Our Mardi Gras started about 10:30 Monday night when a normally steady sleeper Vera woke up screaming. After my wife took several trips upstairs to calm her we ended up letting her sleep with us. We don’t normally allow the kids to sleep in our bed, but she was clearly out of sorts and at nearly 16 months we don’t have the same safety concerns we would if she was still an infant.
After thoroughly getting no sleep we stumbled about the morning and got everyone out and safely deposited at their respective schools. About 8:45 Vera’s school called and said she had a fever. After last night I was worried it was yet another ear infection and we began the scheduling shifts and negotiations required when two working parents need to cobble themselves into one stay at home parent.
To make thing more complicated, my wife started a new job 3 days ago. She did the pick up and I took care of a morning meeting then we swapped at lunch.
Vera’s ears have been an issue since she was born and the slightest bit of runny nose seems to lead to an ear infection. After having tubes at nine months that had fallen out by fifteen months we knew we were likely back on the ear infection circuit.
Fortunately given her history we have both an ENT that was able to get her in today and a pediatrician that is understanding when we just go straight back to the ENT. Given our schedules, the ENT visit fell on my shift.
My wife and I are an odd mix in many ways, it’s largely what makes us so awesome. It also means that we both try to be at doctor’s appointments because neither of us will think of the other’s questions. Today was my first solo doctor visit.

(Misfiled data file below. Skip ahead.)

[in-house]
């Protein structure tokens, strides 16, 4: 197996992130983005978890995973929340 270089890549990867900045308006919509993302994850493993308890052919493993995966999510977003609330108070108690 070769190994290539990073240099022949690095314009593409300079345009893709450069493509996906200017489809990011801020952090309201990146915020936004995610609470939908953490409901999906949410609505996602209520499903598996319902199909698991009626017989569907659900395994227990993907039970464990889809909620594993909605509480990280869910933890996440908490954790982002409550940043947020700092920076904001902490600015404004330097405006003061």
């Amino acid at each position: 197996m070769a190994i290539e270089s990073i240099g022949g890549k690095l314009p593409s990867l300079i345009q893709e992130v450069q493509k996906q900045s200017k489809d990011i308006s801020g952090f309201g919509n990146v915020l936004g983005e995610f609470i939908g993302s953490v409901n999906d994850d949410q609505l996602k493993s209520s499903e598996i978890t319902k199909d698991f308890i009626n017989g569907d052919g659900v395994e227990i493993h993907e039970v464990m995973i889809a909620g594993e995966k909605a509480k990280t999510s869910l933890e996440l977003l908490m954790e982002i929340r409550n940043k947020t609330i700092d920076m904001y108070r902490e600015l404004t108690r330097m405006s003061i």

There is nothing quite as egalitarian as a doctor’s waiting room. Our ENT handles what I suppose is the normal gambit of things in your head that can get sick, and also has a thriving practice in allergy treatments and a balance therapy group which I assume is largely geared toward older people.
I arrived at 1:35 and was the only person in the waiting room with a toddler. A toddler who even when sick has a big personality. Vera certainly knows how to work a room, especially a room of seniors. It was a surreal experience that I am sure I’ll be unable to do justice.
The waiting room is large and bright, it has a tile floor meant to resemble hardwood. It is otherwise arranged how you’d expect a doctor’s office waiting room to be arranged. In the room when we arrive are a handful of folks ranging in age from 55-75, save a few, and largely made up of women.
There was a middle-aged mom with a teenage daughter sitting with a trashcan on her lap who I assume was suffering from some sort of extreme vertigo. There were a few older women with various walkers and wheelchairs, and a gentlemen, a big fan of Vera’s, who was in a wheel chair and only had one leg.
She ran across the room smiling at and getting closer to her audience then running back to me. Slowly getting g bolder and going farther, eager to explore the wide range of metallic mobility devices. The one legged man seemed especially pleased with her, and she paid him plenty of attention. She got plenty of laughs, coos, and awes with her ear-infection induced drunken sailor stumbles.